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Casa Fenoglio-Lafleur (or Fenoglio-Lafleur house) is a historical building in the Art Nouveau (Stile Liberty) style located in Turin, Italy.[1]

Casa Fenoglio-Lafleur
Casa Fenoglio-La Fleur.JPG
Fenoglio-Lafleur house, Turin.
Casa Fenoglio-Lafleur is located in Italy
Casa Fenoglio-Lafleur
General information
Town or cityTurin
Coordinates45°04′36″N 7°39′53″E / 45.0767°N 7.6648°E / 45.0767; 7.6648Coordinates: 45°04′36″N 7°39′53″E / 45.0767°N 7.6648°E / 45.0767; 7.6648
Design and construction
ArchitectPietro Fenoglio

It is situated in the San Donato borough, a central area with significant Stile Liberty buildings and New Gothic architecture in Turin. The building was designed in 1902 by building engineer Pietro Fenoglio who made it his private residence. Casa Fenoglio-Lafleur.[2]



Fenoglio designed the building as his home, according to the French Art Nouveau style. It was a "home-studio" which favored freedom of expression for creative talent. The building was designed to be an aesthetic model of the new style, during the age of Stile Liberty in Turin.

After it was built in the 1900s, Pietro Fenoglio and his family left the house. They sold it to a French businessman named Lafleur, who lived there until his death. After Lafleur, the heirs left the whole house to La Benefica, an important orphanage and charity association in Turin. It was saved from bombing in the second world war. The building suffered years of decline but in the 1990s was sold to private clients who restored it carefully, giving back the original splendor. At the moment the building is partially appointed to private residence and offices.


The building is located on the edge of the old town and is spread over three floors above ground, plus the attic floor. A privileged location is characterized by angular momentum along the axis of corso Francia at via Principi d'Acaja where will find the main entrance and driveway access to the inner garden.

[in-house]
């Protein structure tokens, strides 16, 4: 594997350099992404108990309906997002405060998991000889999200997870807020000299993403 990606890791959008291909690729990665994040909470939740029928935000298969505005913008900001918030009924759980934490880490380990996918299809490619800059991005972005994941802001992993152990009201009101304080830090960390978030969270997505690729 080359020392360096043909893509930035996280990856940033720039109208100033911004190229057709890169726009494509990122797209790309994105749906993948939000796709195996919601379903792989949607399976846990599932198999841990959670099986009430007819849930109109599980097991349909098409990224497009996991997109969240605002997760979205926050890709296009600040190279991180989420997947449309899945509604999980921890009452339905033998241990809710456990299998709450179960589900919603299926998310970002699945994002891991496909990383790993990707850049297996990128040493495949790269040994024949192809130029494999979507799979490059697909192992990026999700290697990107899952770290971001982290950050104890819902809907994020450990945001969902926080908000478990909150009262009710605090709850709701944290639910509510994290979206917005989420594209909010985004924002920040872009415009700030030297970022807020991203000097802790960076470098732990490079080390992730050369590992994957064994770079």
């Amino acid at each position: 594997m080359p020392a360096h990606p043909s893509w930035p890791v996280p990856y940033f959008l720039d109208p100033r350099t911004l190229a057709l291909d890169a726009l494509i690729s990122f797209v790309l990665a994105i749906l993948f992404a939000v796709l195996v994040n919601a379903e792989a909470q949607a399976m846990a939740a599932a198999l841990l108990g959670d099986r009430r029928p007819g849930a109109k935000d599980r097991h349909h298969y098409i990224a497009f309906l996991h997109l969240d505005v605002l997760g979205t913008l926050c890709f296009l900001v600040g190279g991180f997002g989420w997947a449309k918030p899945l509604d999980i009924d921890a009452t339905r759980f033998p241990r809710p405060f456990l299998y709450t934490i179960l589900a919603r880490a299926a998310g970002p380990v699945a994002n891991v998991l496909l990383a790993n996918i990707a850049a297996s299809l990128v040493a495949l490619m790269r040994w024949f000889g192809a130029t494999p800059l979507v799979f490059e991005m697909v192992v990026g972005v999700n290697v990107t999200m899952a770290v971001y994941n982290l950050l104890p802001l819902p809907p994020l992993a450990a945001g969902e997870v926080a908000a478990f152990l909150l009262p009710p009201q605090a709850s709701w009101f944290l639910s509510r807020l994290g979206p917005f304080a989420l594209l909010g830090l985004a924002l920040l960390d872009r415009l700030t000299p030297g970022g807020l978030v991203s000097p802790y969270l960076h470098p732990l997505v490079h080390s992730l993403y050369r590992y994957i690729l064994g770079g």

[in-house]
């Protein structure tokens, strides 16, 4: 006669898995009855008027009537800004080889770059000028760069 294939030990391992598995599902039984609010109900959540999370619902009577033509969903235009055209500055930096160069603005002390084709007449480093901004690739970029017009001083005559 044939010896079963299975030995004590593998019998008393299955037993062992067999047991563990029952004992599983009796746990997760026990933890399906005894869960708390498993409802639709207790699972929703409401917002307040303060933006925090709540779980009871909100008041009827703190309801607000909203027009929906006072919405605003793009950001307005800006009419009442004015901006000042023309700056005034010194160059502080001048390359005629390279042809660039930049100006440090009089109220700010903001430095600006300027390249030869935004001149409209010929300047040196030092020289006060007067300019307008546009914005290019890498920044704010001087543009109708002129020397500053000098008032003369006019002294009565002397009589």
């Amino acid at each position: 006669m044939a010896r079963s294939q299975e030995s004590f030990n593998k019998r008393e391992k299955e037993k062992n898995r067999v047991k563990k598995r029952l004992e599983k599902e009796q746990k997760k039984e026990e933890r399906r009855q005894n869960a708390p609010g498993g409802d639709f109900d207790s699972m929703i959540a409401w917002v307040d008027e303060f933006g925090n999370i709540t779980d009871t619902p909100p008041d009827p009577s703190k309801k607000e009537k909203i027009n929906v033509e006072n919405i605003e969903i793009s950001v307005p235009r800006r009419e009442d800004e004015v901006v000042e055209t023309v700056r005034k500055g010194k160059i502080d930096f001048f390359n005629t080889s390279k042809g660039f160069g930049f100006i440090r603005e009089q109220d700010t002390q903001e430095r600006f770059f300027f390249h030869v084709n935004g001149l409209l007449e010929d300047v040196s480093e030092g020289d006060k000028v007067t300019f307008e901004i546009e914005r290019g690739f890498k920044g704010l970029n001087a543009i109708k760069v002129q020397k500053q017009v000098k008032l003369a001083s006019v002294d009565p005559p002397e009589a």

Although the structure is characterized by a rather traditional setting typical of a bourgeois, the building is an excellent and balanced example of combined use of materials. The decoration is very rich, abundant and references art nouveau with frequently phytomorphic shapes. The latter constitutes the elements between the two wings of the building and is embellished with a pronounced bow-window with polychrome glazing which exhibits a mixture of wrought iron.

The winding trend is nicely presented in an elegant glass newsstand line above the balcony, which seems to reference the Parisian sinuosity of Hector Guimard's architecture.[3] The latter was restored under the careful restoration carried out in the 1990s, which has brought the entire building to the original splendor. The work of Fenoglio, here more than ever, seems refreshingly unaffected by the school of French and Belgian Art Nouveau, not only for the careful stylistic coherence but also the ambition to give the building an international connotation. This prompted Pietro Fenoglio to devote himself personally to designing every detail: from the drawing of the frame chassis, sought relief in shaped-cement, without neglecting the splendid inner door that gives access to the main entrance, the wooden frames of doors, rather than the singular design of cast iron radiators.


  1. ^ From: Il Liberty in Italia, Rossana Bossaglia, pp. 176-180.
  2. ^ From: Le opere di Pietro Fenoglio nel clima dell’Art Nouveau internazionale, Riccardo Nelva, Bruno Signorelli, pp. 19-26
  3. ^ Author of the famous canopies of the Paris Métro.


  • Mezzo secolo di architettura 1865-1915. Dalle suggestioni post-risorgimentali ai fermenti del nuovo secolo, Mila Leva Pistoi, Turin, 1969
  • Le opere di Pietro Fenoglio nel clima dell’Art Nouveau internazionale, Riccardo Nelva, Bruno Signorelli, editor Dedalo, Bari, 1979
  • Il Liberty in Italia, Rossana Bossaglia, Charta, 1997, ISBN 8881581469

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